Nankhatai (pronounced naan-kaa-tie) are lightly spiced, buttery biscuits from Northern India – think of them as India’s own shortbread. They are soft, buttery and golden thanks to the use of ghee instead of butter, sweet, subtly aromatic and egg-less, like almost all Indian baked goods.

Nankhatai will always remind me of Eid day, or more specifically, the prep up to the festive day as my mum, grandma and aunties would bake generous batches of them in anticipation of the sighting of the young moon, which would signify the day of Eid.

Empty tubs, jars and tins would be filled with sweet, gently spiced goods which would be laid on grazing platters for us on Eid, as well as distributed amongst neighbours, friends and family on paper plates, filled with homemade sweets and covered with napkins or a flimsy piece of clingfilm, teasing the lucky recipient with the gifts laying underneath.

Although a very popular Indian biscuit which is often dunked into chai and sold in supermarkets as Digestive biscuits are, Nankhatai will always feel like a “special occasion” biscuit to me and hold a real nostalgic place in my heart. They’re super easy and utterly delicious so try making them and gifting them to your neighbours as the matriarchs in my family do. If you’re making them in preperation for Eid day, then Eid Mubarak to you!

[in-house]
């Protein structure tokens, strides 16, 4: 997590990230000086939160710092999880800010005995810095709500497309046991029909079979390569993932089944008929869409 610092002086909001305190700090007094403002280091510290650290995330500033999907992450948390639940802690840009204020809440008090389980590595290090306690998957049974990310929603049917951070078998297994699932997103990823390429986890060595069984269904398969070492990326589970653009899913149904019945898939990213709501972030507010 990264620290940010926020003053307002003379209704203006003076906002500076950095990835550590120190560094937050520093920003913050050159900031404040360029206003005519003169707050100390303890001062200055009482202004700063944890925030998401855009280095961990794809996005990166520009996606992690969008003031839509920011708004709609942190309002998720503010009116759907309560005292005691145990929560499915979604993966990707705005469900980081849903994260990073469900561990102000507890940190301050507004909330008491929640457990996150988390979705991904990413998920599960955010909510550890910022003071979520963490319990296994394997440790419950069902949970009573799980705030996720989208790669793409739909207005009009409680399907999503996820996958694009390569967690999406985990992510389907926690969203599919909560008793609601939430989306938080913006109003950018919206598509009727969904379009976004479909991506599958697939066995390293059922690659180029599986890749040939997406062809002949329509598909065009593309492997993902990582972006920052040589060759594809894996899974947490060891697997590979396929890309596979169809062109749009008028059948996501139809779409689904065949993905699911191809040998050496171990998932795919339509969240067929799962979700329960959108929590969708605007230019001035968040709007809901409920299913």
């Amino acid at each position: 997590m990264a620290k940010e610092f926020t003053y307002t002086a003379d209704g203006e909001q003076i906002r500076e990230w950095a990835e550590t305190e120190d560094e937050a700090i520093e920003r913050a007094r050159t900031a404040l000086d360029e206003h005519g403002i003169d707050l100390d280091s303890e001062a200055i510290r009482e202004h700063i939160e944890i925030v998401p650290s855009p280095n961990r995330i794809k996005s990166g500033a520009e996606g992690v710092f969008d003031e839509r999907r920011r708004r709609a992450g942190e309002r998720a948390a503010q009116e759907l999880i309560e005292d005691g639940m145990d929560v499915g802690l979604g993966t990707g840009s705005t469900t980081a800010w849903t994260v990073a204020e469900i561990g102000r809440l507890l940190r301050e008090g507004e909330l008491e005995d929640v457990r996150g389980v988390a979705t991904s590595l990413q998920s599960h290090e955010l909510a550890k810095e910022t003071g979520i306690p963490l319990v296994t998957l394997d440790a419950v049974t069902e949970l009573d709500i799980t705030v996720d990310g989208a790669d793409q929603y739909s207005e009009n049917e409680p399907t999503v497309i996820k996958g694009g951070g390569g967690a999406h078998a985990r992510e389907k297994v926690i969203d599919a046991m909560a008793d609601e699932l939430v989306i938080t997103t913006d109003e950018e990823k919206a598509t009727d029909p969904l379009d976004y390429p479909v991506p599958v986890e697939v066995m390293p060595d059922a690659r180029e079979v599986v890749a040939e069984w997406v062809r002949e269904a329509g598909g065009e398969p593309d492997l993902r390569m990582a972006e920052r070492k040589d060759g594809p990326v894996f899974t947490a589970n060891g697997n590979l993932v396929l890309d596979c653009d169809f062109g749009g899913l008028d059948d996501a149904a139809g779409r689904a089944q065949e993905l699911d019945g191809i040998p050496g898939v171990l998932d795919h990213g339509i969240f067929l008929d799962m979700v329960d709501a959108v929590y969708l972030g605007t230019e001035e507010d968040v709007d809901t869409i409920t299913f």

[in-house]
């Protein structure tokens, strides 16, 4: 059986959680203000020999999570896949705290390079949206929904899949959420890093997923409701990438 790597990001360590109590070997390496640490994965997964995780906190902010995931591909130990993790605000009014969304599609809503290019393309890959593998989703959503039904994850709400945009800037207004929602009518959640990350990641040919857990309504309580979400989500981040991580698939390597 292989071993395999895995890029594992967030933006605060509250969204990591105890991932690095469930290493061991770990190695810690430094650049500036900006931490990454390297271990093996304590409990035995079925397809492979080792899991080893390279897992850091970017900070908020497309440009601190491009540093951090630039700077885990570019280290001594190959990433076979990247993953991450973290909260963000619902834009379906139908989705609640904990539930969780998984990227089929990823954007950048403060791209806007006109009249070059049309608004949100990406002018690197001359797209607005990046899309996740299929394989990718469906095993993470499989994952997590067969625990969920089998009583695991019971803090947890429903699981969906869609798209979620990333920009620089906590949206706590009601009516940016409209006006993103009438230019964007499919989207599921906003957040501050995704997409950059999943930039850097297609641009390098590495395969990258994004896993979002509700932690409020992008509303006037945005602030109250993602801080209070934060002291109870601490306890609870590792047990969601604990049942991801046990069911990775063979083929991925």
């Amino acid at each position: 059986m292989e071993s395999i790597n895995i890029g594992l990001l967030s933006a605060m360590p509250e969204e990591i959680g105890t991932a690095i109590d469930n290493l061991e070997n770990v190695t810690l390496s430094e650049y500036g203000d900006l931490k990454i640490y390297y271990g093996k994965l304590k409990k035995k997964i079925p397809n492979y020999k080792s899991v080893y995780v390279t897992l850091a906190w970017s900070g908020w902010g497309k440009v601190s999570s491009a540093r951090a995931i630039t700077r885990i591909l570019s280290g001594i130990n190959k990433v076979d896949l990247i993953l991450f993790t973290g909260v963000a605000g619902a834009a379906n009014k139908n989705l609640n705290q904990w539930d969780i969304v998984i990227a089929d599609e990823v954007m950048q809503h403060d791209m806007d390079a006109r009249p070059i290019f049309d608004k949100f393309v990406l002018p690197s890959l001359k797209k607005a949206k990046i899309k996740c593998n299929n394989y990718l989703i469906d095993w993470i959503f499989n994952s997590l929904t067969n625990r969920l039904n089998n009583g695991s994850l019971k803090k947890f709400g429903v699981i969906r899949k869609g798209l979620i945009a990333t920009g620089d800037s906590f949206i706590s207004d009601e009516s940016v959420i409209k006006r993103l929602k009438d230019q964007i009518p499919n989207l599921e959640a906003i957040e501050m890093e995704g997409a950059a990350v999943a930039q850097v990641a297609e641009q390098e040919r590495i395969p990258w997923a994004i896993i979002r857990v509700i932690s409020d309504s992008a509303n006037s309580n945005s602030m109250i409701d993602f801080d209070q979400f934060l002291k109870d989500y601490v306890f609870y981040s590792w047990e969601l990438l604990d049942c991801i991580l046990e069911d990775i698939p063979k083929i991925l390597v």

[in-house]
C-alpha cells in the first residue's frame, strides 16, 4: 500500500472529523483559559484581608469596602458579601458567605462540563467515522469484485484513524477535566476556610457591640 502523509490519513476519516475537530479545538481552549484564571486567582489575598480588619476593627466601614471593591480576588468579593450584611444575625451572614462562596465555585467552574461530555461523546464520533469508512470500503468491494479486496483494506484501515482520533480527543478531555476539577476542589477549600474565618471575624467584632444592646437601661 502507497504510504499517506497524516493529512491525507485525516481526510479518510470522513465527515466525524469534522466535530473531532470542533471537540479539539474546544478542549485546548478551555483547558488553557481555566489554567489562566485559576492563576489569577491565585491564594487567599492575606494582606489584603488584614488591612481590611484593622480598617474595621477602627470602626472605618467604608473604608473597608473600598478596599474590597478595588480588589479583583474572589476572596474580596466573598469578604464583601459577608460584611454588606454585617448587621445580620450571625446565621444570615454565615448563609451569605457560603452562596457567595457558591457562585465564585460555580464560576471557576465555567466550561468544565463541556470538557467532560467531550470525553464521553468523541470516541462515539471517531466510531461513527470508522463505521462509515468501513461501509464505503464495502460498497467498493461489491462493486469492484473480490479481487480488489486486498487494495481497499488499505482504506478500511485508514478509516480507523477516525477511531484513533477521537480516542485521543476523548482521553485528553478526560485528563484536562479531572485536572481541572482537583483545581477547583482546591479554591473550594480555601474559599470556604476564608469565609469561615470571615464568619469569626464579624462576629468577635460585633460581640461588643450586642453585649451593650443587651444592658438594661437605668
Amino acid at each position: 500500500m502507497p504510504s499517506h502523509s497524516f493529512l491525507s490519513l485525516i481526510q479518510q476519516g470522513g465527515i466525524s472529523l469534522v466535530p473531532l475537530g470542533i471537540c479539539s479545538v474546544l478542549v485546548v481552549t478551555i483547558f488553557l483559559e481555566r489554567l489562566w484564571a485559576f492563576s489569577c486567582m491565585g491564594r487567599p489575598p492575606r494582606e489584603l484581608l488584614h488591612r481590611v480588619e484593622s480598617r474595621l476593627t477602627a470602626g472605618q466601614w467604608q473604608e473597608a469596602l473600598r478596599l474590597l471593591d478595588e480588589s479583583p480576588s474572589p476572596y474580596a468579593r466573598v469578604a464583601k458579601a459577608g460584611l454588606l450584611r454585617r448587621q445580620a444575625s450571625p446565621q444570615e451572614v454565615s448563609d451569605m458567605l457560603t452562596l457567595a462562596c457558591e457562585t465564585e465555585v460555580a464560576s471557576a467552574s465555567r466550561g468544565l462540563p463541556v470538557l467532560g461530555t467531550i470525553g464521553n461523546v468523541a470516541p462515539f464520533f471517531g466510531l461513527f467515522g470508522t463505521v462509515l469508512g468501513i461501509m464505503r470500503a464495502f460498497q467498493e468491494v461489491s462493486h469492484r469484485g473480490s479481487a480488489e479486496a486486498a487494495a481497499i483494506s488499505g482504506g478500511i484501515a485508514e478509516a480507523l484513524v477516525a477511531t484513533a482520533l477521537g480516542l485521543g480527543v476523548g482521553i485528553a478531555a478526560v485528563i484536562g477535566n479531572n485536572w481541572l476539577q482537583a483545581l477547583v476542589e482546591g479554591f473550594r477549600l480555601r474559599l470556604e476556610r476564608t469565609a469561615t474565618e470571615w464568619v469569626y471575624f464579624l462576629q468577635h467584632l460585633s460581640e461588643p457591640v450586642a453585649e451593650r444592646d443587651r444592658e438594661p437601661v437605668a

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Course: Sweets & BiscuitsCuisine: IndianDifficulty: Easy


Prep time


Cooking time



Lightly spiced, buttery biscuits from Northern India – think of them as India’s own shortbread.


  • 1 cup all-purpose flour

  • 3/4 gram gram flour

  • 1/4 cup semolina

  • pinch fine sea salt

  • 3/4 cup icing sugar

  • 3/4 cup ghee at room temperature, not melted

  • 1/2 tsp cardamom powder

  • pinch saffron powder

  • drop milk, only if dough needs bringing together

  • chopped pistachios, to garnish


  • Sift the all-purpose flour, gram flour, semolina, sea salt and icing sugarinto a large mixing bowl.
  • Add the ghee and combine with the dry ingredients using your hands. Mix until a soft, smooth dough is formed. Add a splash of milk if it is still too dry and struggling to come together.
  • Wrap the dough in clingfilm and pop in the fridge for 30 minutes.
  • Preheat oven to 180°C and prepare a baking tray by lining it with greaseproof paper. You’ll have to do multiple batches so bear this in mind.
  • Once the dough has chilled, pinch equal sized balls from the dough, around 1-1.5 inches.
  • Flatten each ball with your palm and press a few chopped pistachios into the middle
  • Place on a baking tray, with space between each biscuit and bake for around 15 minutes or until lightly golden. Your oven may take less time or longer so keep a close eye.
  • Remove from the oven and allow to cool completely before storing in an airtight container. Great dunked in tea, or chai to be specific.

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